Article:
Summary and Analysis Book One: Chapter VIII



Instructed to drive an ambulance to the river in preparation for a nocturnal attack there, Lieutenant Henry stops first at the British hospital, where Catherine Barkley gives him a Saint Anthony medal.


This chapter does little besides set the stage for the dramatic action to follow in Chapter IX. In fact, Hemingway explicitly foreshadows that action, as Lieutenant Henry says of the St. Anthony medal, "After I was wounded I never found him."

As usual, the author underplays drama and avoids melodrama: Catherine and Henry don't even kiss while bidding one another goodbye — presumably a result of hospital decorum or her British reserve. And as in an earlier scene, we learn about Henry's feelings not from the narrator himself but via the reaction of another character: "No, you can't kiss me here," Catherine says.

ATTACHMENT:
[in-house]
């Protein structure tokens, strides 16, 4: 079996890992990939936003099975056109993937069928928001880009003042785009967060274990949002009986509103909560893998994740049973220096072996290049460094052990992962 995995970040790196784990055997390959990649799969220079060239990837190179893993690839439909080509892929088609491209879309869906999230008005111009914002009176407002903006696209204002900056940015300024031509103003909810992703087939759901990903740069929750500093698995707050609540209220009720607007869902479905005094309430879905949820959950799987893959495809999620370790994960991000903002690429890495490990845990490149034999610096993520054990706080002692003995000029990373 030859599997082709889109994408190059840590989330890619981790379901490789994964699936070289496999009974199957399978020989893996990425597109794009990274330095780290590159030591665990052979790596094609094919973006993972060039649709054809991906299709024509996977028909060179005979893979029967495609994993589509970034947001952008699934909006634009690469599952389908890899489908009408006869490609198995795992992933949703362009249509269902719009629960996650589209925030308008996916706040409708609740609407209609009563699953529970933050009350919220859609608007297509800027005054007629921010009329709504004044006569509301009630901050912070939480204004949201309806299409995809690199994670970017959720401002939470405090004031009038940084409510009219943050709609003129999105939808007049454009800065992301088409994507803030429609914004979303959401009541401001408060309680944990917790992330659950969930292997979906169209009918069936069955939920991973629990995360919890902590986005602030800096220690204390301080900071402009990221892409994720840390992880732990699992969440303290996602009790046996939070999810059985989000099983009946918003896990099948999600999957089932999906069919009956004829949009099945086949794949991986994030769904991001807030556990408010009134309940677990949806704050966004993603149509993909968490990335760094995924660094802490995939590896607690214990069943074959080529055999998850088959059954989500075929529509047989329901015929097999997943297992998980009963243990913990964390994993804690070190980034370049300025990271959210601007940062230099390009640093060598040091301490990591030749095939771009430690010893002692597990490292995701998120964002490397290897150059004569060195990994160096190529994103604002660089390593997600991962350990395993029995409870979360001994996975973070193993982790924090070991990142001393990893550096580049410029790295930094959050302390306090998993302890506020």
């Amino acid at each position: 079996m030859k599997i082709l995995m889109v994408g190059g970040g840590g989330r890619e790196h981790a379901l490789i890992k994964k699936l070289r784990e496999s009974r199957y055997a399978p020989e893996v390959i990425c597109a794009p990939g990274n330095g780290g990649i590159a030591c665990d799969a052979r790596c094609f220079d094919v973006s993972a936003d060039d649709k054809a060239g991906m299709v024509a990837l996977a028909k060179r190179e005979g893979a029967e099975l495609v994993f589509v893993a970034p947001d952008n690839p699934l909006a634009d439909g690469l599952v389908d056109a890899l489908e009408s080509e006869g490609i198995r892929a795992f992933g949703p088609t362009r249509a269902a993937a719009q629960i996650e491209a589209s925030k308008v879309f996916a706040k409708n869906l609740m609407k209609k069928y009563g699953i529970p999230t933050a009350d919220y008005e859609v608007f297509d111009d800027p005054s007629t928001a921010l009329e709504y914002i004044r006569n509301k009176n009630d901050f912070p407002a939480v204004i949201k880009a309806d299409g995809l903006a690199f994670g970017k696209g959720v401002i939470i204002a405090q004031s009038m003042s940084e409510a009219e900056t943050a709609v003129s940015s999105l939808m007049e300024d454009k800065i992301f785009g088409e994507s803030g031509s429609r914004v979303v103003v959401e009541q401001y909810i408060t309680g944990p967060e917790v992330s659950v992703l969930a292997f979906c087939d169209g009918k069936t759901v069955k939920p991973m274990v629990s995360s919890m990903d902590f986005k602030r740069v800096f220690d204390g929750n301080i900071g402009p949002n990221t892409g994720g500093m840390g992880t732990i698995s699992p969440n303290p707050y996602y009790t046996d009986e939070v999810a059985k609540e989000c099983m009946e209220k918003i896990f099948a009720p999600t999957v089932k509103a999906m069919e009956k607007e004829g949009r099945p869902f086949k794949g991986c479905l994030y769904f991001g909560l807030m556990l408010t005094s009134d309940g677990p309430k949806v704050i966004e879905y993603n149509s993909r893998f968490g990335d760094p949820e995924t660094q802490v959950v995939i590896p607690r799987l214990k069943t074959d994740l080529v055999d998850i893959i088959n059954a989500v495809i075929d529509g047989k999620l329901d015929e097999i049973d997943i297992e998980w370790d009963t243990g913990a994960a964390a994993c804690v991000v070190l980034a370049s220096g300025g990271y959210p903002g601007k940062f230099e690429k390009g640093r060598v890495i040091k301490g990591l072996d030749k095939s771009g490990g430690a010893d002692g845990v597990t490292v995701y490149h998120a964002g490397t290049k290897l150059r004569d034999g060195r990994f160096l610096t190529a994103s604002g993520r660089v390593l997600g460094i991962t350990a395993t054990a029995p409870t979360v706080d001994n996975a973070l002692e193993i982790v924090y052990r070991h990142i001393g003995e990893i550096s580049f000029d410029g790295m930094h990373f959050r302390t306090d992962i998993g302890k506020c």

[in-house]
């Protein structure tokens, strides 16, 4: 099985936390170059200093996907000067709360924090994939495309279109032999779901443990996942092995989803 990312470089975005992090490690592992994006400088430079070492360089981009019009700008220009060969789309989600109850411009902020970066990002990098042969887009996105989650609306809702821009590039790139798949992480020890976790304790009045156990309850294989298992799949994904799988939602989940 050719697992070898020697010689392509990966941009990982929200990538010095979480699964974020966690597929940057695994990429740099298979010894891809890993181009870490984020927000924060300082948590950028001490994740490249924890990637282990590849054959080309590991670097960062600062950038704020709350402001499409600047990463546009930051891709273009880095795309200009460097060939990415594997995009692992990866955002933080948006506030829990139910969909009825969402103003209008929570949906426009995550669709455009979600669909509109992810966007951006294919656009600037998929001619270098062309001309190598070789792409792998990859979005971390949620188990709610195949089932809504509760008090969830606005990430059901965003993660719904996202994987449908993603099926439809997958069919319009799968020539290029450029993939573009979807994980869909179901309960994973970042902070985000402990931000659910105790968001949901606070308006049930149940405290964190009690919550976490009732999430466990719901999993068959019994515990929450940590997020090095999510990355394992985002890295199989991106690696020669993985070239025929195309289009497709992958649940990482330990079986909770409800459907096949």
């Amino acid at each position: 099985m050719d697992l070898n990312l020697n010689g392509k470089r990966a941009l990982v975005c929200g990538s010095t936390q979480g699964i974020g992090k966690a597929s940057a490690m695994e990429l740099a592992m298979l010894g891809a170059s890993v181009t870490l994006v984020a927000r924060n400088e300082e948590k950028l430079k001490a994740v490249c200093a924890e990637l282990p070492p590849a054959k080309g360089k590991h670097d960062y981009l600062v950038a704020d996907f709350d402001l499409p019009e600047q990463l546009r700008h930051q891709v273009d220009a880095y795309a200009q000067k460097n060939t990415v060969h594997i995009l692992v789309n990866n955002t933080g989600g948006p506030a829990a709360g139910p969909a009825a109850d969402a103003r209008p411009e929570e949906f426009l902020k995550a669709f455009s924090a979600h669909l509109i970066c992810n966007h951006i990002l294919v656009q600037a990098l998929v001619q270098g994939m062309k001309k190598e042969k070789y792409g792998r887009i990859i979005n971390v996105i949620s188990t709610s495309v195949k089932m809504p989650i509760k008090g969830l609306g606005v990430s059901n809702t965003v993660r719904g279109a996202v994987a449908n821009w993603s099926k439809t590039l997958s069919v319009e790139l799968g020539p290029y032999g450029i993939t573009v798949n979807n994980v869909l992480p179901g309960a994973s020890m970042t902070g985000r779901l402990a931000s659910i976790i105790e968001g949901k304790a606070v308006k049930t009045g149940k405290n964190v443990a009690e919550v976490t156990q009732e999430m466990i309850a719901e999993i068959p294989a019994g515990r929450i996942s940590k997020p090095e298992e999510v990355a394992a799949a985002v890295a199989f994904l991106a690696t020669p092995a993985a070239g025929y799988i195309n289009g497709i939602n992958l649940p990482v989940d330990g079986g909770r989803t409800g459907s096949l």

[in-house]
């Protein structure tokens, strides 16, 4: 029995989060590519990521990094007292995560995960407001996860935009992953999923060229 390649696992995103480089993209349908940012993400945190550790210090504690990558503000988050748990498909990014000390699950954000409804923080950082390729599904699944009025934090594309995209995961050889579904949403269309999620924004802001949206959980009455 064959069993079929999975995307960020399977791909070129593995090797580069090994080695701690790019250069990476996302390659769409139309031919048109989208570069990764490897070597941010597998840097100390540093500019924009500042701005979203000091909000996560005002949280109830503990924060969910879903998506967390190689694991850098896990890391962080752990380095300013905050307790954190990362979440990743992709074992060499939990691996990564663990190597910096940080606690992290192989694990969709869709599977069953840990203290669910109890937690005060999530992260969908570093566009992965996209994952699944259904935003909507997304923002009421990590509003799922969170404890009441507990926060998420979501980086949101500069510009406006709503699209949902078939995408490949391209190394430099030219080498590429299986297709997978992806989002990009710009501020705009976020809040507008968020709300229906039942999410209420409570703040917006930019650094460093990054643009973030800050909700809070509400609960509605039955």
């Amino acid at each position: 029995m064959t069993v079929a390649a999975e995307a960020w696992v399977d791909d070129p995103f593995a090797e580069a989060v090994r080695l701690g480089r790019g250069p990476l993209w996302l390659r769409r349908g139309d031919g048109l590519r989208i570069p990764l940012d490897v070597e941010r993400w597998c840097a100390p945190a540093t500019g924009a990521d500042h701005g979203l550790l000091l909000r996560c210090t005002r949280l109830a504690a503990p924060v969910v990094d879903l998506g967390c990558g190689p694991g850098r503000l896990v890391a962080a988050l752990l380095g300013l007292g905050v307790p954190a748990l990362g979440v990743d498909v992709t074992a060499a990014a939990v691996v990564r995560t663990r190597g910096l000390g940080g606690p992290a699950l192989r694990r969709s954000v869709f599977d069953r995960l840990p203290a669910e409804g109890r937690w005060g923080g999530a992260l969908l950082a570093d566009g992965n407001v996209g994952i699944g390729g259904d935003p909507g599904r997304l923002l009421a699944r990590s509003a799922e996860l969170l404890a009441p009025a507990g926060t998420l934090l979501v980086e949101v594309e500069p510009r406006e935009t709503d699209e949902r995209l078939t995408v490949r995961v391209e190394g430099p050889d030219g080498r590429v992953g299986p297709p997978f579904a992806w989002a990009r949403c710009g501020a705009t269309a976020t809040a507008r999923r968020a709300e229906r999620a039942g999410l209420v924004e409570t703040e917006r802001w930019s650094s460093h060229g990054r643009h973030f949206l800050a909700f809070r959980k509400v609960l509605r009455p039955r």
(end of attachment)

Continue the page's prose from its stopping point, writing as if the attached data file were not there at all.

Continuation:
In terms of the novel's symbolism, it is significant that Henry ascends from the lowlands into the hills for his first encounter with heroism. And it is interesting that he says of the white mountains in the distance that "Those were all the Austrians' mountains and we had nothing like them." Again, Henry seems to be constructing a rationale for his forthcoming abandonment from the Italian army, albeit unconsciously. Unlike the Austrians, he suggests, the Italians are undisciplined, and thus perhaps they are not quite worth fighting for.


Cormons town west of Gorizia, in northeast Italy.

a Saint Anthony a St. Anthony medal. St. Anthony of Padua is the Roman Catholic patron saint of miracles. He is also a patron saint of Italy.

convoy a group of vehicles traveling together for mutual protection or convenience.

fez a brimless felt hat shaped like a truncated cone, usually red, with a flat crown from which a long, black tassel hangs: the Turkish national headdress of men in the nineteenth and early twentieth centuries.

bersaglieri (Italian) riflemen.